Wildlife Corridor Established

Along Lake Shore Drive

Migratory birds and butterflies have a safe place to stop over, thanks to the Burnham Wildlife Corridor. Invasive species have been removed and volunteers have planted thousands of native trees and shrubs in their place.


Work started in 1998 along Chicago’s Lake Shore Drive to restore native ecosystems for plants and animals. The restored natural space will also help slow down and filter water before it enters Lake Michigan, reducing runoff into the lake. This area along Lake Michigan known as the Burnham Natural Sanctuary had invasive plants and trees growing throughout, crowding out native plants and animals. The invasive species were removed and replaced with native plants, shrubs, and trees to restore a mix of prairie and woodland habitat. The 100-acre wildlife corridor will help attract native butterflies, migrating birds, and other wildlife.

Resource Challenges Addressed

  • Lack of native habitat
  • Invasive species
  • Lack of options for migrating birds

Results and Accomplishments

More than 250 invasive trees and shrubs were removed from the Burnham Wildlife Corridor including Siberian elm, black locust, and tree of heaven. To create a woodland habitat with oak and maple approximately 80,000 trees were planted. Hundreds of volunteers gathered to plant these trees and help expand the butterfly meadow. Plants that have now returned thanks to the removal of invasive species include milkweed, heath aster, purple prairie clover, black-eyed Susan, spiderwort, and prairie dock.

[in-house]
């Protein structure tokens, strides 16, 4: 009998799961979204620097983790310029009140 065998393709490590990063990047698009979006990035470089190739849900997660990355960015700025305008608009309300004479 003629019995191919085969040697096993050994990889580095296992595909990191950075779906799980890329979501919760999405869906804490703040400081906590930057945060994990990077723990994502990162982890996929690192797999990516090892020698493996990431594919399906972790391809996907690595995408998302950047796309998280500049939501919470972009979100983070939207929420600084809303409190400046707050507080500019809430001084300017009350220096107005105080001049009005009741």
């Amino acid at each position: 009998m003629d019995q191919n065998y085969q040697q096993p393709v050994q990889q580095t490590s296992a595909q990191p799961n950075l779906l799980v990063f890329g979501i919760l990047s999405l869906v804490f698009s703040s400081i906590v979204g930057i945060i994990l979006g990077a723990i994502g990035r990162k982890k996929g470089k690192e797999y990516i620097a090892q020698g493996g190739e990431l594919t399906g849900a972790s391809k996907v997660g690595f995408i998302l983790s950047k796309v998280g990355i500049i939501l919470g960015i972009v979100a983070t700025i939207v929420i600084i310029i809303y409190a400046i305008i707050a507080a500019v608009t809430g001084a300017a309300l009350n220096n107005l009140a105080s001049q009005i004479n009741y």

Volunteers work on planting saplings in the Burnham Wildlife Corridor in Chicago.

Volunteers help plant shrubs and flowers for the butterfly garden in the wildlife corridor to encourage native pollinators to return to the city. Photo credit: Dan Thomson and the Chicago Park District.